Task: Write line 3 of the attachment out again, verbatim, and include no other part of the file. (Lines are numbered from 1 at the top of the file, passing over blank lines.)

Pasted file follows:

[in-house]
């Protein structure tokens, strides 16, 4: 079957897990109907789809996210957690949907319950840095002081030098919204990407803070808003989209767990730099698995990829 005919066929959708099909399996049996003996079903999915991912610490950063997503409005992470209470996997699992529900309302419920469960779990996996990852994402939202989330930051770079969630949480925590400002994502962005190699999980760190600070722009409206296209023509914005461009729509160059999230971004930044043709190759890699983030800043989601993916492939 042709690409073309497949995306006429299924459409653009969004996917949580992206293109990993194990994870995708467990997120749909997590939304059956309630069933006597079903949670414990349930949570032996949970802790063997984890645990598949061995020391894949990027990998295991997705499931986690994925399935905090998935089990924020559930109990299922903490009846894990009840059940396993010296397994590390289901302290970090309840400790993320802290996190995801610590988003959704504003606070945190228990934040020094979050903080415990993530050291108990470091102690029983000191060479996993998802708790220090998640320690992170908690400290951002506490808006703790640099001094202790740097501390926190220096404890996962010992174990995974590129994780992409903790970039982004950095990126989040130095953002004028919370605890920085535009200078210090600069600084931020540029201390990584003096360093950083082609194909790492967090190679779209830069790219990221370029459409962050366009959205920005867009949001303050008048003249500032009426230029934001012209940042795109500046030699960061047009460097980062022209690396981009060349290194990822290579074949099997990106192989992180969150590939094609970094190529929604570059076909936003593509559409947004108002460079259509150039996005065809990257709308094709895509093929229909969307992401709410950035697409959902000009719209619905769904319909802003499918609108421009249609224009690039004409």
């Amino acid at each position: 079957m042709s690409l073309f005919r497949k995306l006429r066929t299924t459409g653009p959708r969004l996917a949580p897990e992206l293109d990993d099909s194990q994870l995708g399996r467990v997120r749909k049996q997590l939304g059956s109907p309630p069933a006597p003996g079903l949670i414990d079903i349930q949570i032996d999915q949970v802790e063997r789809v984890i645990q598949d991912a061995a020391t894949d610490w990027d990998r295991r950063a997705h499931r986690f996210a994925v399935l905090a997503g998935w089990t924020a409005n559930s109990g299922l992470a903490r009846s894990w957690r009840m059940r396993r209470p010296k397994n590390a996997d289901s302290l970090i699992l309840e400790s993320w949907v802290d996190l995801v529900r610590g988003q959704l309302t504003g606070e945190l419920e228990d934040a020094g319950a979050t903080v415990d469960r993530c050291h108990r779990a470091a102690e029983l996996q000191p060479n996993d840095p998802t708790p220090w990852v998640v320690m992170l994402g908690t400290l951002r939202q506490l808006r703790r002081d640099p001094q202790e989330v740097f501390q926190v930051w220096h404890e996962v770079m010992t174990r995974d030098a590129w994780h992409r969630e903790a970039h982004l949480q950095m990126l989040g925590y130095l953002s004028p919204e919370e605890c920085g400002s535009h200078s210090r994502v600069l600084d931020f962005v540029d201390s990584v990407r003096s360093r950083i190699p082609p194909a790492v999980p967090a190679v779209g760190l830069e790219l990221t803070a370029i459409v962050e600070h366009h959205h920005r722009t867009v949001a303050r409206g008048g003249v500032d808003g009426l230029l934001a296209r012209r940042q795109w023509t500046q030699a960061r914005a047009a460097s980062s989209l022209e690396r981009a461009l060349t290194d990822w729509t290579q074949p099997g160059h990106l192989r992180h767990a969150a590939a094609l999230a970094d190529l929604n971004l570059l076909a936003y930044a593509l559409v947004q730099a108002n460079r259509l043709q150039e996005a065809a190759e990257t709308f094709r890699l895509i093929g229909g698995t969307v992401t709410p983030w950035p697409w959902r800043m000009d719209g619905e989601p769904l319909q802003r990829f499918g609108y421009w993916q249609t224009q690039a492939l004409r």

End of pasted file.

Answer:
């Amino acid at each position: 079957m042709s690409l073309f005919r497949k995306l006429r066929t299924t459409g653009p959708r969004l996917a949580p897990e992206l293109d990993d099909s194990q994870l995708g399996r467990v997120r749909k049996q997590l939304g059956s109907p309630p069933a006597p003996g079903l949670i414990d079903i349930q949570i032996d999915q949970v802790e063997r789809v984890i645990q598949d991912a061995a020391t894949d610490w990027d990998r295991r950063a997705h499931r986690f996210a994925v399935l905090a997503g998935w089990t924020a409005n559930s109990g299922l992470a903490r009846s894990w957690r009840m059940r396993r209470p010296k397994n590390a996997d289901s302290l970090i699992l309840e400790s993320w949907v802290d996190l995801v529900r610590g988003q959704l309302t504003g606070e945190l419920e228990d934040a020094g319950a979050t903080v415990d469960r993530c050291h108990r779990a470091a102690e029983l996996q000191p060479n996993d840095p998802t708790p220090w990852v998640v320690m992170l994402g908690t400290l951002r939202q506490l808006r703790r002081d640099p001094q202790e989330v740097f501390q926190v930051w220096h404890e996962v770079m010992t174990r995974d030098a590129w994780h992409r969630e903790a970039h982004l949480q950095m990126l989040g925590y130095l953002s004028p919204e919370e605890c920085g400002s535009h200078s210090r994502v600069l600084d931020f962005v540029d201390s990584v990407r003096s360093r950083i190699p082609p194909a790492v999980p967090a190679v779209g760190l830069e790219l990221t803070a370029i459409v962050e600070h366009h959205h920005r722009t867009v949001a303050r409206g008048g003249v500032d808003g009426l230029l934001a296209r012209r940042q795109w023509t500046q030699a960061r914005a047009a460097s980062s989209l022209e690396r981009a461009l060349t290194d990822w729509t290579q074949p099997g160059h990106l192989r992180h767990a969150a590939a094609l999230a970094d190529l929604n971004l570059l076909a936003y930044a593509l559409v947004q730099a108002n460079r259509l043709q150039e996005a065809a190759e990257t709308f094709r890699l895509i093929g229909g698995t969307v992401t709410p983030w950035p697409w959902r800043m000009d719209g619905e989601p769904l319909q802003r990829f499918g609108y421009w993916q249609t224009q690039a492939l004409r």